Ti West wrote and directed The Innkeepers while filming his last movie, The House of the Devil. Even though he knew he was in a house that served as a film set, West felt haunted. Audiences should thank whatever spooked the filmmaker as The Innkeepers is the rare haunted house movie that doesn’t hit you over the head with its terror. It is slow moving, boiling ever so slowly... until you find yourself screaming.
The Yankee Peddler Inn is closing its doors for good after serving a small New England town for centuries. Sara Paxton and Pat Healy are Claire and Luke, the two laborers stuck working the front desk all weekend during the hotel’s final days. Come Sunday, the Inn will shut its doors. Both are heavily into the supernatural and from the opening moments it becomes clear, they believe their Inn is haunted. Before the weekend is up, they hope to document that fact with audio or video… they’ll take what they can get.
Adding fuel to their fire is the longstanding legend that a woman killed herself in one of the hotel rooms after her fiance left her at the altar over 100 years ago. When Claire begins to be convinced she sees the jilted woman’s ghost, The Innkeepers amps up its spookiness in the most subtle of ways.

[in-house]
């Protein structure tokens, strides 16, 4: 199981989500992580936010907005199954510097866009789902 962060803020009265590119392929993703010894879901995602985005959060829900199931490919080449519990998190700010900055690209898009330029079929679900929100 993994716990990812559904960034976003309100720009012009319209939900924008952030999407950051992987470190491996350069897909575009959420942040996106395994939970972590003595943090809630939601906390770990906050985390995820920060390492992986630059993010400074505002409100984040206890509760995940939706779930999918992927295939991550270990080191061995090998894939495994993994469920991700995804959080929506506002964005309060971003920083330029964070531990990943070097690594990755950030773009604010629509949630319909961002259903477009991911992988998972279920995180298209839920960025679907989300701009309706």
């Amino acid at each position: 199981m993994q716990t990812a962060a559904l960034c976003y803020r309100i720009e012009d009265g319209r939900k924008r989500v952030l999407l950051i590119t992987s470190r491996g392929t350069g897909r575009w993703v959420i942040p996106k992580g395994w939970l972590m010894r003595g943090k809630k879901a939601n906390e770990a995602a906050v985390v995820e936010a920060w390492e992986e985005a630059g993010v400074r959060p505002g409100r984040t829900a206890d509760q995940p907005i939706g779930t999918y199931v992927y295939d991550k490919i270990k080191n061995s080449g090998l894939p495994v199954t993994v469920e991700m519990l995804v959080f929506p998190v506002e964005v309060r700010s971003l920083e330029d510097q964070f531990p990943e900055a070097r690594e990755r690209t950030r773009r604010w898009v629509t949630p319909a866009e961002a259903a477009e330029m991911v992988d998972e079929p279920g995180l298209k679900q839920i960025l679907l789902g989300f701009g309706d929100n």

Meanwhile, a washed-up Hollywood actress (Kelly McGillis) checks in for the weekend for some rest and relaxation. She too is shrouded in mystery and asks to be left alone. But, Claire has to let her know she is a huge fan. Their first meeting begins nicely, and then turns eerie. What does McGillis’ Leanne have to do with this supposedly haunted Inn? She now moonlights as a spiritual guru and can sense when something is spiritually awry.
West masterfully weaves his web of mystery as The Innkeepers is as much a thriller as it is a haunted house story. The director has firm control over this genre and the result of his efforts is a surprisingly effective film that works throughout without a single hiccup of pacing problems or plot lag that some other horror movies can suffer under.
What makes this movie, above all else, is the show put on by Paxton. The actress truly comes into her own in a performance that is concurrently electric and reserved, compelling and compassionate. The audience feels for Paxton’s Claire as this world she lives in begins to have the walls close in on her.